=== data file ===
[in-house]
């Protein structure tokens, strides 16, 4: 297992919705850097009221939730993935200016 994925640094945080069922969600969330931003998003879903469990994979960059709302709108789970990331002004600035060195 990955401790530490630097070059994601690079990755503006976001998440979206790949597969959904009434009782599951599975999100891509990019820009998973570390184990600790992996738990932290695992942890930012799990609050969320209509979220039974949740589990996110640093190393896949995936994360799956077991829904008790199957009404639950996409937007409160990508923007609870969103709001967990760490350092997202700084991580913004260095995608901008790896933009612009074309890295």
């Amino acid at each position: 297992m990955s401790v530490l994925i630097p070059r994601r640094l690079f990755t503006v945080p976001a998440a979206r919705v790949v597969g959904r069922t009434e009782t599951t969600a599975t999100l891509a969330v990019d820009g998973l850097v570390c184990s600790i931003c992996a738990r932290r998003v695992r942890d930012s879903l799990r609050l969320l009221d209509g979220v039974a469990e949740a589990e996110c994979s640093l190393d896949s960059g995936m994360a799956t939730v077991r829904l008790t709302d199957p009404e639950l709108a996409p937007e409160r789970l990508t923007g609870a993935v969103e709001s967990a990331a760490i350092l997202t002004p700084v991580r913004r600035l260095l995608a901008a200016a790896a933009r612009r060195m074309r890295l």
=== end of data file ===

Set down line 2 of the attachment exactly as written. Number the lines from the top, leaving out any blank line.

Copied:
């Protein structure tokens, strides 16, 4: 297992919705850097009221939730993935200016 994925640094945080069922969600969330931003998003879903469990994979960059709302709108789970990331002004600035060195 990955401790530490630097070059994601690079990755503006976001998440979206790949597969959904009434009782599951599975999100891509990019820009998973570390184990600790992996738990932290695992942890930012799990609050969320209509979220039974949740589990996110640093190393896949995936994360799956077991829904008790199957009404639950996409937007409160990508923007609870969103709001967990760490350092997202700084991580913004260095995608901008790896933009612009074309890295």